4b. From the "what was that celebration" department: Perhaps you saw second-year defensive tackle Adam Butler jump high into the air and bring his knees into his chest after a first-quarter sack on Thursday, which he later explained was an ode to the "Knee of Justice" from the "Super Smash Bros" game.
5. The Patriots’ punter competition between incumbent Ryan Allen and undrafted Corey Bojorquez has shifted the past two weeks, with Allen getting all the work over the first two preseason games. Bill Belichick said those opportunities for Bojorquez would have to be earned, but I wonder if there is also another layer to the decision-making: By keeping Bojorquez on ice, it limits the amount of tape for other punter-needy teams to see and creates less of a chance that Bojorquez might be claimed on waivers. That would also potentially clear a wider path for Bojorquez to possibly return on the practice squad.
6. Question of the week: Why would the Jets be so quick to trade back-on-the-rise quarterback Teddy Bridgewater? Even if rookie Sam Darnold earns the starting job, and veteran Josh McCown is the ideal No. 2, I’d assess the chances of making it through the season without an injury at quarterback against the projected modest return for Bridgewater (who any team could have signed in the offseason) and come to the conclusion that Bridgewater has more value on the roster. And if he signs a big deal elsewhere in 2019, the Jets would still be in position to recoup a solid 2020 compensatory draft pick.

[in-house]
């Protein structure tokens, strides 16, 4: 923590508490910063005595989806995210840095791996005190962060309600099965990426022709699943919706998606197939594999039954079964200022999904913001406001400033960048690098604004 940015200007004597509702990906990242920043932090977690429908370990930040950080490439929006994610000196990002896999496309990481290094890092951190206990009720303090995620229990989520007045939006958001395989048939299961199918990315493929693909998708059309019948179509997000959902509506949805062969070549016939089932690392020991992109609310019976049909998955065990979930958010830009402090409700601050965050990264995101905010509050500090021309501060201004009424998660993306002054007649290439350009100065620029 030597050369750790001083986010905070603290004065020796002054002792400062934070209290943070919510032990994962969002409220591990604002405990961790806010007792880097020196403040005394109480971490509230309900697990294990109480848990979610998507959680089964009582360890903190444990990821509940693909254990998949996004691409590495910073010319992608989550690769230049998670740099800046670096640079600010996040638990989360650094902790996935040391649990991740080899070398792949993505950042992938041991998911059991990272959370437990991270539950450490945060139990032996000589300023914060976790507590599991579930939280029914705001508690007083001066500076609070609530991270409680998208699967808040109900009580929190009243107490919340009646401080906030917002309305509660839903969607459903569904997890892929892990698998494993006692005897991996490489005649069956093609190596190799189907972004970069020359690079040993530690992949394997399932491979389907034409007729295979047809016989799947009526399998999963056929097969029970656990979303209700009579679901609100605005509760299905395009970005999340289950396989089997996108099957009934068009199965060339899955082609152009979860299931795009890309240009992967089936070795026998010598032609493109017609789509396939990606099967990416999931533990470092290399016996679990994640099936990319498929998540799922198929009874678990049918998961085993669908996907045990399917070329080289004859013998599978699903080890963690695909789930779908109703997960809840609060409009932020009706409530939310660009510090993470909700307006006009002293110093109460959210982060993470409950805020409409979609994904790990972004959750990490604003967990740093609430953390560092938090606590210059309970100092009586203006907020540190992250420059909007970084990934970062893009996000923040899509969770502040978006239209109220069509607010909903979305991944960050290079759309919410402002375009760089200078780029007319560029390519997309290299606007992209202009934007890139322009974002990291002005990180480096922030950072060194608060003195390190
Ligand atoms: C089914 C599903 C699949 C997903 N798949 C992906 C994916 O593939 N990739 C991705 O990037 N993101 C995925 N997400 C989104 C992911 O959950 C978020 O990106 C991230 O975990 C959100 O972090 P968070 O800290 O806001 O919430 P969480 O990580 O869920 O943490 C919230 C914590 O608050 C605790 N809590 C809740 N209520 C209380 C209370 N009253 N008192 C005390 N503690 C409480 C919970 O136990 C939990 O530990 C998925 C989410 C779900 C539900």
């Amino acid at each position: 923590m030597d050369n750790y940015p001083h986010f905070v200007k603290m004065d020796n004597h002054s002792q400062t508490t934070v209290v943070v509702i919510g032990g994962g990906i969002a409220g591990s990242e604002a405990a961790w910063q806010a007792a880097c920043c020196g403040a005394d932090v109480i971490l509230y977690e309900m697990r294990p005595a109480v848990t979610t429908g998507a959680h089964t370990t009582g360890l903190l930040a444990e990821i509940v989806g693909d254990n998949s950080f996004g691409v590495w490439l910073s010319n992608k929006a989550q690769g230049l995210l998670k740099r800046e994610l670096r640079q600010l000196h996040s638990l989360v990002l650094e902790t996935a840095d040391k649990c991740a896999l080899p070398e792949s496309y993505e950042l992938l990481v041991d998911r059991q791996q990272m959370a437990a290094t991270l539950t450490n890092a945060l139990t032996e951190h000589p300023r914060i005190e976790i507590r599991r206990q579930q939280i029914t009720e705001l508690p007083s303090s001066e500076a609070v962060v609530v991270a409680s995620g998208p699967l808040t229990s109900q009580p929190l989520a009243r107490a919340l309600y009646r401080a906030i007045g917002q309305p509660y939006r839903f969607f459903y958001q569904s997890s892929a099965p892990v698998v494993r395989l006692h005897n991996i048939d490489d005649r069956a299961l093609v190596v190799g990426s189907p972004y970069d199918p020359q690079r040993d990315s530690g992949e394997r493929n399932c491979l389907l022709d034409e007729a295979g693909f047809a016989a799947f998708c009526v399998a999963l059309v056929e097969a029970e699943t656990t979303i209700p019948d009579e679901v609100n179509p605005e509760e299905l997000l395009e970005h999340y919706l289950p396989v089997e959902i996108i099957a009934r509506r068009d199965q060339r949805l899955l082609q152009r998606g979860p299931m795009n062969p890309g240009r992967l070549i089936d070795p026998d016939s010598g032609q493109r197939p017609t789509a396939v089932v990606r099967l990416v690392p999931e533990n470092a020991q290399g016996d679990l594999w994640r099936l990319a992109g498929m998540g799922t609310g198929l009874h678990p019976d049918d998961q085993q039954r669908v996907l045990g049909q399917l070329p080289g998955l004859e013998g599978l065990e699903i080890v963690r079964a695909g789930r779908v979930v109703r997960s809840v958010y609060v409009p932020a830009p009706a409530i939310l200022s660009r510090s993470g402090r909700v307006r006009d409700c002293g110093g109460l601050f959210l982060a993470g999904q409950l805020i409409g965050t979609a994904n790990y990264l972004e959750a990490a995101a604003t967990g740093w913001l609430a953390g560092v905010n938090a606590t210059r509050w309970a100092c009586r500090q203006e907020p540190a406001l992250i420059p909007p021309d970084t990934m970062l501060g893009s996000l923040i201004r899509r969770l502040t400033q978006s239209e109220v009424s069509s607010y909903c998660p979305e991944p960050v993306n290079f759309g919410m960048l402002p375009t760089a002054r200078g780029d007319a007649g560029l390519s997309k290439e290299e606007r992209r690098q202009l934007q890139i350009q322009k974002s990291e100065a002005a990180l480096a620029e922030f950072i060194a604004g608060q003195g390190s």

7. What a shame to see Patriots offensive lineman Isaiah Wynn (torn left Achilles) and Redskins running back Derrius Guice (torn left ACL) sustain season-ending injuries over the first two preseason games played at Gillette Stadium this year. The synthetic grass playing surface has passed all safety restrictions put in place by the NFL and NFL Players Association, and serious injuries happen on any surface, but when two major injuries happen in back-to-back weeks it makes me further empathize with players who believe the game is meant to be played on natural grass only.
8. Did You Know: Since the 2002 realignment into eight divisions, 29 of the league’s 32 teams have won at least one division championship, with the Lions, Bills and Browns still looking for their first.
9. At this time last year in Patriots training camp, undrafted receiver Austin Carr (Northwestern) quickly emerged as a fan favorite, and there was disappointment from a segment of the fan base when he was claimed on waivers by the Saints. One year later, Carr is probably a 50/50 shot to stick for a second season on the Saints’ roster, with his hopes possibly tied to receiver Cameron Meredith’s return to health. When New Orleans drafted Tre’Quan Smith in the third round, it added another obstacle for Carr to overcome.
10. Of the many areas the Kraft family has succeeded in its 24 years of ownership, one that I learned more about this week is how the team’s alumni association is as strong as it has ever been. Run by former offensive lineman Pete Brock (1976-1987), it has more than 1,000 former Patriots players in its database, with 120 of them within driving distance of Gillette Stadium. Through fundraising efforts, and the Kraft's providing 30 tickets per game, which come with all-access privileges, the group is thriving. The Patriots Alumni Association has spearheaded fundraising initiatives (like this one) that help them host football clinics across the region in underserved communities.